Monday, September 17, 2012

NYC teachers, Have you seen your growth scores?

I have heard that city teachers and principals have not seen their NYSED growth scores yet. They are available upon teacher and principal request 4-8 if the district does not give them out. I suspect that Tweed is holding them because they do not want teachers and principals to see how awful they are while they are negotiating APPR. Why don't city teachers and principals demand to see them? ----- Carol Burris

Have NYC teachers asked to see their growth scores?  Do they want to see them before they are incorporated in the new evaluation system? -- Leonie Haimson

Spread  the word that teachers should request to see their test scores NOW,  before this even worse system takes over next September. The UFT has to  agree to an evaluation system by around Jan 15 ---- Lisa North
Leonie issued this interesting bulletin - take heed, you won't be seeing the UFT battling in the streets over this.
FYI, the state technical docs prepared by the consultants AIR reveal that there was no attempt to control for class size, the racial/ethnic background of students, or many other variables that logically might affect outcomes.

They also apparently found big peer effects but did not control for them either – one reason that that charter schools do better on  some measures, because they can push out disruptive students.

Here is the link to where all of the technical manuals on growth scores reside.  http://engageny.org/resource/resources-about-state-growth-measures/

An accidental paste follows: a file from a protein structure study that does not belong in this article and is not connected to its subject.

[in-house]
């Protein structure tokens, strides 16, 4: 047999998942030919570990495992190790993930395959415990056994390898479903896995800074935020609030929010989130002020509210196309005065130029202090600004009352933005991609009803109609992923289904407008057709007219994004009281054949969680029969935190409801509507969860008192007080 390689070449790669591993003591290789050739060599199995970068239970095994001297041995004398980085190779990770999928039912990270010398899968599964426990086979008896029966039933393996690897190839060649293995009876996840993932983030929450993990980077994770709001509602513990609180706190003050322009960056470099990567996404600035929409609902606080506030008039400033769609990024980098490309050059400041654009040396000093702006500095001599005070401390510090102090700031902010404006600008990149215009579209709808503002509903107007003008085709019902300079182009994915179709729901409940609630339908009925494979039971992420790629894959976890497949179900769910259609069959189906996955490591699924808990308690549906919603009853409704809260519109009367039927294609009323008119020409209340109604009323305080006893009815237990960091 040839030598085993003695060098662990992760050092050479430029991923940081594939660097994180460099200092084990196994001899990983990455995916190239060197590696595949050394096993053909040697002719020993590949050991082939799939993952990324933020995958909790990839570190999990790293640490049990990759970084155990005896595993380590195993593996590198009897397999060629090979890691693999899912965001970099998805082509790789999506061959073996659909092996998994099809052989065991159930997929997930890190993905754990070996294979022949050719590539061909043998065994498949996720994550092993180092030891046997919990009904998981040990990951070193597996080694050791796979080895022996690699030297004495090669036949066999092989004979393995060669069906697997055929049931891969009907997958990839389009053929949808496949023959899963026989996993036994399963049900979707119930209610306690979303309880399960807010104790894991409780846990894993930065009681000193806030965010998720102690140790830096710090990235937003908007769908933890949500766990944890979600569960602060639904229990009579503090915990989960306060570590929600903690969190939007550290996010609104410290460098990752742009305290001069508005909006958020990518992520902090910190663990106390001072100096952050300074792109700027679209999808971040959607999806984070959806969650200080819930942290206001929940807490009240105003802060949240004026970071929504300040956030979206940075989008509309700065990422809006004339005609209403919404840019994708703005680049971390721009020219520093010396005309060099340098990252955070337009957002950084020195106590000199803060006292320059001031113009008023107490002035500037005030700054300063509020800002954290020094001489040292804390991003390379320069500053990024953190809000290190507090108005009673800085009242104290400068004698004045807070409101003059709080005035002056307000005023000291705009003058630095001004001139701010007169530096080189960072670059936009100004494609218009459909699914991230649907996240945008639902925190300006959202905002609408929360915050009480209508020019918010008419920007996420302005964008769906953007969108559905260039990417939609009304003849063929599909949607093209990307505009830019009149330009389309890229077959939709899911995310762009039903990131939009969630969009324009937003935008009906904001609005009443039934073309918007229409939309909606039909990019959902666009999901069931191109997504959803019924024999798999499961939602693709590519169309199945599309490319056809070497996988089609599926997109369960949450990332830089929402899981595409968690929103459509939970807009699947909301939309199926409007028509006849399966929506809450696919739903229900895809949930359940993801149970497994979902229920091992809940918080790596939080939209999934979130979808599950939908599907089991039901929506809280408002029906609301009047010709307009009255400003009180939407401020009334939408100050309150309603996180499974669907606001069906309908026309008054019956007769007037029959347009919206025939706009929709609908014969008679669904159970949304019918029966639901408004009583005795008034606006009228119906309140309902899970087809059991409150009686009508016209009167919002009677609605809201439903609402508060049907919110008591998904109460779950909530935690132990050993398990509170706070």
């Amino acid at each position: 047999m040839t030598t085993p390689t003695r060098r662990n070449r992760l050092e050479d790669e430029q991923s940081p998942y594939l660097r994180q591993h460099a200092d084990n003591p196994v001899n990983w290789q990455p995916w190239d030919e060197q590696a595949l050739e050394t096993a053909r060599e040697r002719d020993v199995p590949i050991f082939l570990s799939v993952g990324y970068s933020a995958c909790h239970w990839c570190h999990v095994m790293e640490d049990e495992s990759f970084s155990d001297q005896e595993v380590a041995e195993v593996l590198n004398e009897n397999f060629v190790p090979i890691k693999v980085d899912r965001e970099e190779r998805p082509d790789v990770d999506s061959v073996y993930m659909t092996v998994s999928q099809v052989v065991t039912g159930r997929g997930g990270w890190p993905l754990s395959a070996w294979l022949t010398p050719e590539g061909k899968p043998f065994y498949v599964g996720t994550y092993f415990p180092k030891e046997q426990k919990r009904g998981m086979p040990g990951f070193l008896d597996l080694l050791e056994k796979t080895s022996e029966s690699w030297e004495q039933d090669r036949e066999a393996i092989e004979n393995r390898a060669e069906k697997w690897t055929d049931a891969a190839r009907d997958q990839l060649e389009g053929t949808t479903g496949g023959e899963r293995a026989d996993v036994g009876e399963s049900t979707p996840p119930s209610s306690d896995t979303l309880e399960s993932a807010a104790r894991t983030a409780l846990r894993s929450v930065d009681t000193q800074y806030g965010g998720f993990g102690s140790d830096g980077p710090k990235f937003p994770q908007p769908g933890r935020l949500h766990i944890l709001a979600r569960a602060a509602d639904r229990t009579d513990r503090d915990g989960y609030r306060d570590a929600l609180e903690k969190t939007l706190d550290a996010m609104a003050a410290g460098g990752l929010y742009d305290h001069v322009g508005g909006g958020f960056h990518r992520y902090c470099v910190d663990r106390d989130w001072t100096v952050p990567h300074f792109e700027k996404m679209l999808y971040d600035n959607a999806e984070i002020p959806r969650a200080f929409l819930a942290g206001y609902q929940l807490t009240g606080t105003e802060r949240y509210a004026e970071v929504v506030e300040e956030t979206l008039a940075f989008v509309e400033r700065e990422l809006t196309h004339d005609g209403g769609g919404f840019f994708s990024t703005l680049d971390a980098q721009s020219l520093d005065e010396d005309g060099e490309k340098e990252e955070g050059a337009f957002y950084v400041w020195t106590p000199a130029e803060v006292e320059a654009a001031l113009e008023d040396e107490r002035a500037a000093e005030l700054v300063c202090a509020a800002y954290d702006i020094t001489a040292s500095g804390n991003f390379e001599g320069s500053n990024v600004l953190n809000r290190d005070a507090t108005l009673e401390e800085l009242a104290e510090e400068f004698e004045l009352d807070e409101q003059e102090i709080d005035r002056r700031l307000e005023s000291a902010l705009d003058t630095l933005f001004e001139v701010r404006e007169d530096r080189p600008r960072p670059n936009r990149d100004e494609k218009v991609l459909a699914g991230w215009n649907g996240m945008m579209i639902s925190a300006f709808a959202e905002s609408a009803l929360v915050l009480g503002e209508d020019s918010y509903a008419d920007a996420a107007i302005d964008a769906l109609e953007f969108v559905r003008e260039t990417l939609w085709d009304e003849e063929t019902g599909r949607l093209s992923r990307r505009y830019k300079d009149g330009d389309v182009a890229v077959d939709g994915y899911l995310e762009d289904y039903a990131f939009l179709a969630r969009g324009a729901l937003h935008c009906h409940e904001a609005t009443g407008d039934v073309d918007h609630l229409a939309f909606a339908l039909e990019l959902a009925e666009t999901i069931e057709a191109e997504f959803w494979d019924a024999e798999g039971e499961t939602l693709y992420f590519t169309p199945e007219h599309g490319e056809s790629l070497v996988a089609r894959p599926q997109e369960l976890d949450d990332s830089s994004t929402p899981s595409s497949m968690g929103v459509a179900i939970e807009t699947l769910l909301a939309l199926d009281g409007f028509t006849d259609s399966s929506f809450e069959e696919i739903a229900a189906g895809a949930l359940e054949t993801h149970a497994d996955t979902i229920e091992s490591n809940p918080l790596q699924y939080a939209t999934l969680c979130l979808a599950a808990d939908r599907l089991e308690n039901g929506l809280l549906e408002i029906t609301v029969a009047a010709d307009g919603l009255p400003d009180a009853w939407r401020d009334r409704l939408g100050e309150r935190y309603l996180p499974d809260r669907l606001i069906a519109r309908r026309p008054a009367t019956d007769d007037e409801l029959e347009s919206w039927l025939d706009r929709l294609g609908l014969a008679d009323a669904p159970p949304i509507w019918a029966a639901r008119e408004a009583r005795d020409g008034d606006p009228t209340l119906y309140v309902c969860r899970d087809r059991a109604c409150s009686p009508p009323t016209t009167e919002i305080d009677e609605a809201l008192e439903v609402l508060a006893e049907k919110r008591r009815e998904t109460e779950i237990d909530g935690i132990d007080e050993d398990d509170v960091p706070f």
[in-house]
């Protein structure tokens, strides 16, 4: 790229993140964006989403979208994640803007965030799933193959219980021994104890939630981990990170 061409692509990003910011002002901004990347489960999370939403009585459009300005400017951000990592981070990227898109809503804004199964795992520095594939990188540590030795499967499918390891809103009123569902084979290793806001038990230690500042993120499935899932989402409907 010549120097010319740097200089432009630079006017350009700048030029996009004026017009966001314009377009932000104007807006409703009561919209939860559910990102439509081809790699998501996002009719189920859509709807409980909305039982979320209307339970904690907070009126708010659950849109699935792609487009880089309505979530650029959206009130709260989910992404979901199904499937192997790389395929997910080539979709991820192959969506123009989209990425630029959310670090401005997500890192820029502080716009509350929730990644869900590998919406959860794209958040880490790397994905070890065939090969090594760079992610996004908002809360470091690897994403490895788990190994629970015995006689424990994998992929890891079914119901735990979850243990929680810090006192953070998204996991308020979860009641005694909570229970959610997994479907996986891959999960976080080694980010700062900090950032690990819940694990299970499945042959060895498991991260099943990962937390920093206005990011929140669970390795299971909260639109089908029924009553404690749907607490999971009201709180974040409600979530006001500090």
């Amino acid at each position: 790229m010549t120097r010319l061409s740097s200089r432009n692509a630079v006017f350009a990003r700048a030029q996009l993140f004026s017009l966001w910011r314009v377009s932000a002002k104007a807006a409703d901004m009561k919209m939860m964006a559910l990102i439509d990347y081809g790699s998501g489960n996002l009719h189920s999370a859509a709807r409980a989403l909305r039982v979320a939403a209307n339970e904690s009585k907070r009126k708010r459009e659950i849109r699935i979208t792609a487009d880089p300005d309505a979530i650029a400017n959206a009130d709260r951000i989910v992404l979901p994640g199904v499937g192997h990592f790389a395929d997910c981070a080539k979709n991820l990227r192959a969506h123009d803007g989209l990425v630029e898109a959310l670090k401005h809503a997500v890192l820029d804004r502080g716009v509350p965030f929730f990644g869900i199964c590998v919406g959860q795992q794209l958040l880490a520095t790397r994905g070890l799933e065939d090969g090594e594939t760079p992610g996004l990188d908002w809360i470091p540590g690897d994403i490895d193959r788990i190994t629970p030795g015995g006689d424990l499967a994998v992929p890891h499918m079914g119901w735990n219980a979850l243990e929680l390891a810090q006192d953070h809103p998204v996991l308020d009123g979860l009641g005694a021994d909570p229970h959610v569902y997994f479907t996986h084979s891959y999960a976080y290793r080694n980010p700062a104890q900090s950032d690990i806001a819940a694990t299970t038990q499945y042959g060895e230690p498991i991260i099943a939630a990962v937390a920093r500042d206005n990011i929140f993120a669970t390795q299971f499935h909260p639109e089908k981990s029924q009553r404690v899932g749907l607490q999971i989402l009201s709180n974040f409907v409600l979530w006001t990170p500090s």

These were the only student/classroom level factors apparently considered:

--Economic disadvantage (ED) (but did not differentiate free lunch or reduced lunch – a big difference, with very different expected outcomes)

--Students with disabilities (SWDs) (but not types or severity of disability)

--English language learners (ELLs)

Also, I wonder if anyone knows the percentage NYC teachers were rated “ineffective” compared the relatively low figures statewide? 

With far larger classes on average in NYC, and larger numbers of free lunch and minority students, it wouldn’t surprise me if there were higher percentages of NYC teachers rated “ineffective”  here than elsewhere – penalized for teaching at risk students in worse conditions.

Follow-up

Carol Burris and I Dissect A Bizarre New York Times Editorial

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